Australian news January 16, 2011

Hughes 'shocked' by Botham cheat claims

ESPNcricinfo staff

Phillip Hughes, Australia's opening batsman, said he was "hit pretty hard" by Ian Botham's claim that he was cheating for appealing for a catch during the SCG Ashes Test. Hughes was fielding at short-leg when he took the ball off Alastair Cook and quickly expressed his uncertainty over whether the ball had carried - replays showed it hadn't.

But by then Botham, commentating on Sky Sports, had said: "Terrible. Cheating. How much do you want it to bounce into your hands? He knows he hasn't caught it."

Hughes was defended by both Cook and Michael Clarke, the captain, and said he was "shocked" by the comments. "I remember [Clarke] came back into the sheds and said, 'Botham's called you a cheat'," Hughes said in the Sunday Telegraph. "I said, 'what's he talking about? What's going on here?'

"If you saw the replay you could see I wasn't sure, and I even said to Alastair Cook I wasn't sure. People will look back on the incident and know I wasn't sure. I was a bit shocked by the comments. It doesn't matter when people say your technique isn't great, but when you're called a cheat, it hits you pretty hard."

Hughes struggled for runs after replacing the injured Simon Katich, managing only 97 in the final three Tests of the series. "I suppose when you lose everyone comes out and nails you, but if you score 50 or 100 and win the game, people don't comment," he said. "That's part and parcel of professional cricket."

He was also in trouble during the series for attending pre-game breakfasts with Clarke in Sydney and Melbourne. James Sutherland, Cricket Australia's chief executive, called the decision "a supreme error of judgment" that opened them up to criticism. "You learn through your journey," Hughes said. "Everyone makes mistakes and this was a mistake."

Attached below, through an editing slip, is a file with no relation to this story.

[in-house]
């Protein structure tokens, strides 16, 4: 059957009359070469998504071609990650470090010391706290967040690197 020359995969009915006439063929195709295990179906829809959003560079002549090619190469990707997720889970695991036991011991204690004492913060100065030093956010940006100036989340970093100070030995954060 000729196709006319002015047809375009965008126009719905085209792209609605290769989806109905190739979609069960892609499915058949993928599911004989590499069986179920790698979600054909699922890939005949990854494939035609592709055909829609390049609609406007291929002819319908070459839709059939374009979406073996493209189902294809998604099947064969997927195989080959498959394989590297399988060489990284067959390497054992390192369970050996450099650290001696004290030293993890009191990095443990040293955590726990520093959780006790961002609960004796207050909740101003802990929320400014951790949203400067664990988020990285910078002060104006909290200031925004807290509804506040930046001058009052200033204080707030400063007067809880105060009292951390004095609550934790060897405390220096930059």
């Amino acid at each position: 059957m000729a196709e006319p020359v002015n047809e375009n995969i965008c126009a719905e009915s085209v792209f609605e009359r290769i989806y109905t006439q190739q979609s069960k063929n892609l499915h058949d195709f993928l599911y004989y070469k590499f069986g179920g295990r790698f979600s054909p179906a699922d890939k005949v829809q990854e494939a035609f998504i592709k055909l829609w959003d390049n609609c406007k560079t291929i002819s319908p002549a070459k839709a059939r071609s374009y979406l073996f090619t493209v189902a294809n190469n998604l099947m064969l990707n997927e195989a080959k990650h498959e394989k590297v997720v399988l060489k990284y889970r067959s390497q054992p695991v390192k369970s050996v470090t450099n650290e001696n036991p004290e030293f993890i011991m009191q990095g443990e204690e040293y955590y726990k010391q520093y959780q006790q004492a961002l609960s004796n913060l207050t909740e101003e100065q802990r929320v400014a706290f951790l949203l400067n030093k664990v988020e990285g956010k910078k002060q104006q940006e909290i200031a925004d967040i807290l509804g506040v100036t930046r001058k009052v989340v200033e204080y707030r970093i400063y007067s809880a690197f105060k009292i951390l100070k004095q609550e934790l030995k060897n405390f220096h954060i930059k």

Comments have now been closed for this article

  • Oscar on January 19, 2011, 13:07 GMT

    @reasoner2 That's very interesting, and the television replays proved that the catches you knew you took were clean? have a think about what you wrote. I remember having my fingers jammed off of a caught and bowled playing club cricket, to this day I still can't work out how it wasn't a clean. The reason why I know it wasn't was my captain fielding at short mid-off said it bounced. My captain was David Hookes. So thanks for your insight @reasoner2.

  • Kell on January 19, 2011, 0:25 GMT

    Not really sure why anyone would listen to Botham anyway. Great cricketer but poor commentator. This is no different from Bell smashing the edge and not walking. Move on!!!!!!!!!

  • oswell on January 18, 2011, 0:25 GMT

    Sad to say but I'm in total agreement with Sir Ian Botham. I don't know why this debate of whether a catch is taken clean or not has been going on for all these years. I've been playing cricket most of my life and I can tell you there are two distinctly different feelings when a low catch is taken clean or taken on the bounce. When a low catch is taken clean you fell the weight of the ball going down into your hand and when it is taken on the bounce the ball hits your hand on the way up. A lot of fielders got away with this practice before but thanks for technology the 'cheats' have now been expose.